I think you've correctly captured the talking points used to promote the "public option," but I don't think anyone believes it would really work that way. Medicare pushes costs onto the private sector--is there any reason to believe this "public option" would be different? Likewise, when dollars run short and the "public option" participants can't get care, the general fund will be there and Congress will use it. If the public option has cheaper premiums (again, due to taxpayer subsidies and cost-shifting), then people will flock to it, driving the bill to the government higher, increasing cost shifting even more, and leaving the private insurers to cover their costs with fewer clients. They'll be in a death spiral, crowded out by the taxpayer-supported system. Soon the public "option" would be the only option--which, I think is really the point after all.
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Old 07-29-2009, 07:40 PM   #12
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I have heard that anywhere from 70% to 90% of the population is OK with their current health insurance. It seems like when people are not OK there are two main complaints.

1. Portability at a reasonable cost
2. Portability or able to even get health care if you have a prior condition at a reasonable cost

So why not try and solve these two items first without destroying the current system that clearly a majority of Americans or OK with?

(I used the term 'clearly a majority' as I do not believe the polls are so far off that only 49% are happy with their current health care)
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Old 07-29-2009, 08:16 PM   #13
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A quick way to reduce health ins. costs is to eliminate government corportate taxes on all health related companies.
Now THAT is an interesting proposition.
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Old 07-29-2009, 11:35 PM   #14
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I think HaHa is correct about mandatory coverage. The problem is self segregation. Without mandatory coverage lots of young, healthy adults will forgo the cost of health insurance and toss the dice. Heck -- I did in my early 20s. With no limits on pre-existing conditions, they can sign up later, when they are older and/or sick. At that point they will be automatically covered at a high cost to the system. This is "reverse cherry picking." Health reform doesn't work well financially without mandatory universal coverage.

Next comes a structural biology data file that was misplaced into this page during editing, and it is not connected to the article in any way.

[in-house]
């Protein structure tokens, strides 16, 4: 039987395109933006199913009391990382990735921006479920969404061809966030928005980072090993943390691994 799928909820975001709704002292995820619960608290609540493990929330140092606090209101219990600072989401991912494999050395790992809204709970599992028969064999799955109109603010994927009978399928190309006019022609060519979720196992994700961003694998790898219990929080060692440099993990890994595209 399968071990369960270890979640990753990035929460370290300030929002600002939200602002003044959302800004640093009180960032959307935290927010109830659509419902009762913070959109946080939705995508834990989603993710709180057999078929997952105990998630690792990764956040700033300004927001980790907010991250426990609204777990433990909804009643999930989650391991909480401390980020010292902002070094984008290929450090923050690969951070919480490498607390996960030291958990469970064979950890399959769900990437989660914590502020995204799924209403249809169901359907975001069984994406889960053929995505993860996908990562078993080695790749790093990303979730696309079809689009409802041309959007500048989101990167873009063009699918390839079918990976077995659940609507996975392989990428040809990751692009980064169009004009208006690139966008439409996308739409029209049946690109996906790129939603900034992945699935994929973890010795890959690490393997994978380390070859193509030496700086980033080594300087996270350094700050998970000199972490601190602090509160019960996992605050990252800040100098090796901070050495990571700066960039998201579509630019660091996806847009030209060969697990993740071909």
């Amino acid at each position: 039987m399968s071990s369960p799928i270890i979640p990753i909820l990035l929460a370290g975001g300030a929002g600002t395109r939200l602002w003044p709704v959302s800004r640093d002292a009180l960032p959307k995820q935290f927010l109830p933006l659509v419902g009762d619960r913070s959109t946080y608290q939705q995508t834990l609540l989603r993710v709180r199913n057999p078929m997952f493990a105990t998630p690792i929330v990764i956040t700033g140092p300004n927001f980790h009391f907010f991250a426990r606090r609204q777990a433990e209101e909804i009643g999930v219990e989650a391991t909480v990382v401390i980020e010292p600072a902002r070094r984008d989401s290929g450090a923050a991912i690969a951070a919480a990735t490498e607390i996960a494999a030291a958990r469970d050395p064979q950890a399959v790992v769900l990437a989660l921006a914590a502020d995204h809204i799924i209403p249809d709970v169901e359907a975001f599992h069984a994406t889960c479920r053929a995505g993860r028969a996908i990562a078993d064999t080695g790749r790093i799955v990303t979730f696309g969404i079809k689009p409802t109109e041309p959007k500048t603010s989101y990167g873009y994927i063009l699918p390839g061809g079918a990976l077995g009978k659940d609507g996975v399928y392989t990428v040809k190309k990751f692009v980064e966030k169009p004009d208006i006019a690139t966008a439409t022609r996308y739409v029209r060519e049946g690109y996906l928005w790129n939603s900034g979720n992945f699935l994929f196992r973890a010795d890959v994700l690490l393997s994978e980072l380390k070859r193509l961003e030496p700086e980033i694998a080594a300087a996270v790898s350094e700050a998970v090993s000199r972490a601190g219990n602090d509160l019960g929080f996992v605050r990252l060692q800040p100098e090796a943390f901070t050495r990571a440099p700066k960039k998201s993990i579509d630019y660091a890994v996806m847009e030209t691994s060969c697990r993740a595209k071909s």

You just made my point... this is only COST SHIFTING... not cost containment... IF you are young and not in need of health care, then WHY should you pay for it The only reason is to shift cost to the young away from the people who actually DO use the system... again, this does NOTHING (or very little) to the actual cost of health care in the US




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Digression: I have been irritated at the media discussion of the "public option." Most of them describe it as a sort of last resort HMO for people who can't get coverage elsewhere - a "medical system" run by the government. I have even seen them use the VA system as a model for the "public option." To the contrary, I always understood that the only "public options" that were ever under consideration were, essentially, Government administrated insurance plans as an "option" to private sector insurance. The idea being to offer decent, cheap, nonprofit (Government) insurance so the private sector companies would have a real competitor. Sort of Medicare for the masses with no subsidies from the taxpayer (fully funded by the subscribers). I would look long and hard at such an option -- kinda like TSP versus Vanguard. Am I wrong about this?
And here is where we disagree... I do not see it as a separate plan that does not have gvmt subsidies... look at AMTRACK, look at the post office (except maybe now they do not require money... but they used to big time)... they SAY it will live on its own... but we know that the people who will get on this plan are the very sick and very poor... and the cost will be high.. and since they are high, they will subsidize them...
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Old 07-30-2009, 06:43 AM   #15